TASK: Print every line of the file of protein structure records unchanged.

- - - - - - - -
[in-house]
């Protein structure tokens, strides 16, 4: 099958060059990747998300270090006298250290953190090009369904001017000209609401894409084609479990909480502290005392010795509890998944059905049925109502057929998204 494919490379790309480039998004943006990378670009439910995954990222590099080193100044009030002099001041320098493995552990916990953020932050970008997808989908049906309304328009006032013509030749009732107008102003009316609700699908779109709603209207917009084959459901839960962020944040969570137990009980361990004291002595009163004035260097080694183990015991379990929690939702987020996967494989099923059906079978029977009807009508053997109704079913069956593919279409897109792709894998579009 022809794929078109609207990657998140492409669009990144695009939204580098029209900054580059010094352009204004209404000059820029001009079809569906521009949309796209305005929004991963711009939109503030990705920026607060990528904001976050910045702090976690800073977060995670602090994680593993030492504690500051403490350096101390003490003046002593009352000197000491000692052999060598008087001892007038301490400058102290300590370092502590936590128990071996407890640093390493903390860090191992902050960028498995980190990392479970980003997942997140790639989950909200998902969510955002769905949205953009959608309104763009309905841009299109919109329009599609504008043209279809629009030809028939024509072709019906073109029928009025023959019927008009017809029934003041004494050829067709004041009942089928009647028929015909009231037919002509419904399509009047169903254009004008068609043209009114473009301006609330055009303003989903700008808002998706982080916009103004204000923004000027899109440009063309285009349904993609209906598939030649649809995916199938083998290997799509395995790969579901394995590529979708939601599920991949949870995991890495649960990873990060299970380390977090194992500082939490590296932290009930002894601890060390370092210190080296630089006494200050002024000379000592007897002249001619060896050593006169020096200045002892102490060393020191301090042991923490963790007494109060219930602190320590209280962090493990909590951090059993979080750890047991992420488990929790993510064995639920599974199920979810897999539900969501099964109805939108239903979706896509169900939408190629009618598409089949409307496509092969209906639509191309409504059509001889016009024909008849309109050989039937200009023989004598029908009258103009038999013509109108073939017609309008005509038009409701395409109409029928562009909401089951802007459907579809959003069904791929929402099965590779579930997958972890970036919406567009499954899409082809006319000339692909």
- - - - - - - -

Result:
[in-house]
């Protein structure tokens, strides 16, 4: 099958060059990747998300270090006298250290953190090009369904001017000209609401894409084609479990909480502290005392010795509890998944059905049925109502057929998204 494919490379790309480039998004943006990378670009439910995954990222590099080193100044009030002099001041320098493995552990916990953020932050970008997808989908049906309304328009006032013509030749009732107008102003009316609700699908779109709603209207917009084959459901839960962020944040969570137990009980361990004291002595009163004035260097080694183990015991379990929690939702987020996967494989099923059906079978029977009807009508053997109704079913069956593919279409897109792709894998579009 022809794929078109609207990657998140492409669009990144695009939204580098029209900054580059010094352009204004209404000059820029001009079809569906521009949309796209305005929004991963711009939109503030990705920026607060990528904001976050910045702090976690800073977060995670602090994680593993030492504690500051403490350096101390003490003046002593009352000197000491000692052999060598008087001892007038301490400058102290300590370092502590936590128990071996407890640093390493903390860090191992902050960028498995980190990392479970980003997942997140790639989950909200998902969510955002769905949205953009959608309104763009309905841009299109919109329009599609504008043209279809629009030809028939024509072709019906073109029928009025023959019927008009017809029934003041004494050829067709004041009942089928009647028929015909009231037919002509419904399509009047169903254009004008068609043209009114473009301006609330055009303003989903700008808002998706982080916009103004204000923004000027899109440009063309285009349904993609209906598939030649649809995916199938083998290997799509395995790969579901394995590529979708939601599920991949949870995991890495649960990873990060299970380390977090194992500082939490590296932290009930002894601890060390370092210190080296630089006494200050002024000379000592007897002249001619060896050593006169020096200045002892102490060393020191301090042991923490963790007494109060219930602190320590209280962090493990909590951090059993979080750890047991992420488990929790993510064995639920599974199920979810897999539900969501099964109805939108239903979706896509169900939408190629009618598409089949409307496509092969209906639509191309409504059509001889016009024909008849309109050989039937200009023989004598029908009258103009038999013509109108073939017609309008005509038009409701395409109409029928562009909401089951802007459907579809959003069904791929929402099965590779579930997958972890970036919406567009499954899409082809006319000339692909």